Is there a reasonable libertarian economic argument for a minimum wage or raising it?
This is something I have wanted to elope on for some time now, and what better time than immediately after a post discussing poverty and employers paying workers less than their marginal productivity should warrant.
Additionally, as a self-identifying libertarian, I feel like this is an issue that much of the rest of the movement is off base. Though to be fair, I think so are most minimum wage supporters.
(It also helps the discussion of the aforementioned post prompted a lengthy diatribe from me where much of what I am about to write was already discussed).
I think along utilitarian grounds the answer is yes. If there exists a world where you can raise wages for some workers and not decrease, or even increase, employment, why should we not pick this low-hanging fruit?
Many libertarians talk about the world we live in as if the labor markets are perfectly competitive. They speak as if employers do not have bargaining power because their workers’ skills are never tailored specifically towards the company or that uprooting from one’s own community to pursue a job on the other side of the country is a costless feat.
I think this is often a useful way of thinking about the world, but is it the most optimal way of thinking about labor markets with regards to the minimum wage? I am extremely skeptical.
Let’s discuss then the world of labor economist Arin Dube, one of the foremost experts on the minimum wage and whom’s low skilled labor market may be a better depiction of our world than the libertarian default of perfect competition.
In this world, workers have a choice between working at McDonald’s and In-N-Out Burger. Why is it that, for essentially the same job, workers at In-N-Out are paid more than McDonald’s? Is it not the same labor pool?
Not really, the same group of individuals work the same jobs and from what I can gather, there is nothing that makes any individual capable of working at McDonald’s more productive working at In-N-Out. Or at least not enough to warrant In-N-Out offering starting wages well above the minimum wage – which they do so at $11.00 an hour.
In perfect competition, this should not happen.
Neither should it occur in a basic search model where working at McDonald’s means you cannot work at In-N-Out. McDonald’s would have to compensate for your opportunity cost’s differential.
However, what if you can search for other jobs while working at McDonald’s, including In-N-Out? Suddenly your opportunity cost becomes much, much lower.
McDonald’s is aware of this. Therefore offers you a smaller wage and could also be understaffed. They do this because their savings from acting as a monopsony are greater than their cost of losses faced from being understaffed.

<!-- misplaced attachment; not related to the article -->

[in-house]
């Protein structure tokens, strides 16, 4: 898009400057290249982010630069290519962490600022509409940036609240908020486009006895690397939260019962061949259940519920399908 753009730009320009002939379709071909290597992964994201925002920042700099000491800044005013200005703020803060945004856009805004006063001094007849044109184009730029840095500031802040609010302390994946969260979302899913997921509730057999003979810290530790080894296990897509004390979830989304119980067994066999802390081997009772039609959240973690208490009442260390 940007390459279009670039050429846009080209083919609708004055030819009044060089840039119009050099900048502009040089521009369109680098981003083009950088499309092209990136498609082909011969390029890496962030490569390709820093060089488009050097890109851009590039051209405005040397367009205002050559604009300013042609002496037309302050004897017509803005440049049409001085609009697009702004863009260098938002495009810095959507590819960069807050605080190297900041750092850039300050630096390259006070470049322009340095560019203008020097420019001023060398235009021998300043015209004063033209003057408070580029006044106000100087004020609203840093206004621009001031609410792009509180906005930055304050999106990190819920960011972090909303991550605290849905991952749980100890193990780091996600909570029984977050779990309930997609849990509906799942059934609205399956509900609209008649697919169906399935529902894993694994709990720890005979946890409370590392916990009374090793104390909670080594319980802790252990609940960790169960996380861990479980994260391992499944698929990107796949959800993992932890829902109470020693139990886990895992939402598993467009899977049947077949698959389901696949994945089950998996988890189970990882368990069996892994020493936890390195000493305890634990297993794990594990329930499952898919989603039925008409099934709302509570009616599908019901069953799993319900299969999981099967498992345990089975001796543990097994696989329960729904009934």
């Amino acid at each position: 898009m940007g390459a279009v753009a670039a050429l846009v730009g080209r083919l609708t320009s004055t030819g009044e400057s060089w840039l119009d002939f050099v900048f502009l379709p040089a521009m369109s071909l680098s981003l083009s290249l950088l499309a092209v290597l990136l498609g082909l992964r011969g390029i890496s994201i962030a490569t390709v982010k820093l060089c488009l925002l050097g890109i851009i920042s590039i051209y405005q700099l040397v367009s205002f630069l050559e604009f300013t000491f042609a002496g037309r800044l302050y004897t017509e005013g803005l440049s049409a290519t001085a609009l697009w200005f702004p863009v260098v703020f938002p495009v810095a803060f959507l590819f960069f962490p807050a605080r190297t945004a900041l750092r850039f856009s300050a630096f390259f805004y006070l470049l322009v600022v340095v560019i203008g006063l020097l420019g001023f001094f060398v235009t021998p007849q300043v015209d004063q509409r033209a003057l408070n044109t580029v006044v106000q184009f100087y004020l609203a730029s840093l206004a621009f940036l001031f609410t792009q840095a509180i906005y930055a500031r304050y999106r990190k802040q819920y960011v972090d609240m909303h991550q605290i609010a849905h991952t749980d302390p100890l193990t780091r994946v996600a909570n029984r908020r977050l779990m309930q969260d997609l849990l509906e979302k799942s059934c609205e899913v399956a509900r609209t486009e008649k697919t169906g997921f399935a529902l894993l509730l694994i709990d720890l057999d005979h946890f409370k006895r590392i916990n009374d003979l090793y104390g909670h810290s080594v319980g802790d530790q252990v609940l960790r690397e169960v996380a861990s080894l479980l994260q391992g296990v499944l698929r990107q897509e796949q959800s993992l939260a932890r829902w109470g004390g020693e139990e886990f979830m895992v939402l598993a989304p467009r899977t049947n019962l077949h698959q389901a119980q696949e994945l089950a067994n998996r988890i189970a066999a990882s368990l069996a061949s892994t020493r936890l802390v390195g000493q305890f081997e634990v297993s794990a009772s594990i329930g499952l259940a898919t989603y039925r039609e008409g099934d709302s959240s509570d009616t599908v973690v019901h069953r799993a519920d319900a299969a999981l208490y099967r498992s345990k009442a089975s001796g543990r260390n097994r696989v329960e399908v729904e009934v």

In other words, monopsonies may offer less than perfectly competitive wages because workers can search for their dream job(s) while temporarily taking a mediocre one as an unskilled worker at McDonald’s.
Additionally, In-N-Out may pay its workers less than exactly competitive wages due to these same costs, as well as from the lack of competition from McDonald’s. However, more consumers want In-N-Out. As such, they face a higher opportunity cost of not employing a worker than McDonald’s – so they will pay and staff more on average, though not necessarily more than enough to overcome monopsonistic problems.
This would explain why modest increases in the minimum wage seem to decrease employment very little or potentially even increase it. Furthermore, the greater competition from workers may explain why there is a significant spillover effect when it comes to raising wages of professions that were marginally above the minimum wage.
Now, with all of this being said, I don’t know how much of this story I entirely buy.
However, I find most of my free market allies are either completely dismissive, ignorant or hand wave this argument away.
My personal take (in short)
In terms of my personal concerns, even if I accept Dube’s world on its face, which I kind of do, how can I trust the public and government to set a minimum wage that doesn’t cause significant unemployment effects?
Another major concern of mine is as someone who supports a massive intake of unskilled immigrant labor, wouldn’t they have much lower than average productivity than even unskilled Americans and therefore likely be harmed by a binding minimum wage?
Meanwhile, if there still is unemployment effects (most studies still show there is a slightly negative effect), however marginal they may be, most economists will agree they fall upon those of us already the worst off. Raising the minimum wage will exacerbate their situation.
Furthermore, labor regulations generally tend to be awful and it’s very easy to screw over workers and their productivity from them. Who would dispute that one of the great strengths of the American labor market over the likes of the UK and France is due to its comparative flexibility? A minimum wage is one more hurdle, albeit it one much of the world shares.
Additionally, I think in general there have been too few long-term studies of minimum wage impacts. Most, including Card-Kruger’s and Dube’s seminal works tend to look at the immediate before and after effects of the policy. It may be that effects take awhile before they fully settle or perhaps that even hinting at discussing raising the minimum wage may prompt employers to react as anticipated by classically competitive models.
Another concern I anticipate is that in the future employers and employees will find more inventive ways to measure productivity. In such a world, the minimum wage would even more likely cause unemployment.
Regardless, no nation has become more prosperous by setting higher wages. It may be unwise of economists to advocate for any raising without expressing some of Dube’s nuance, as we don’t want to give others the wrong idea and prompt a $20 minimum wage.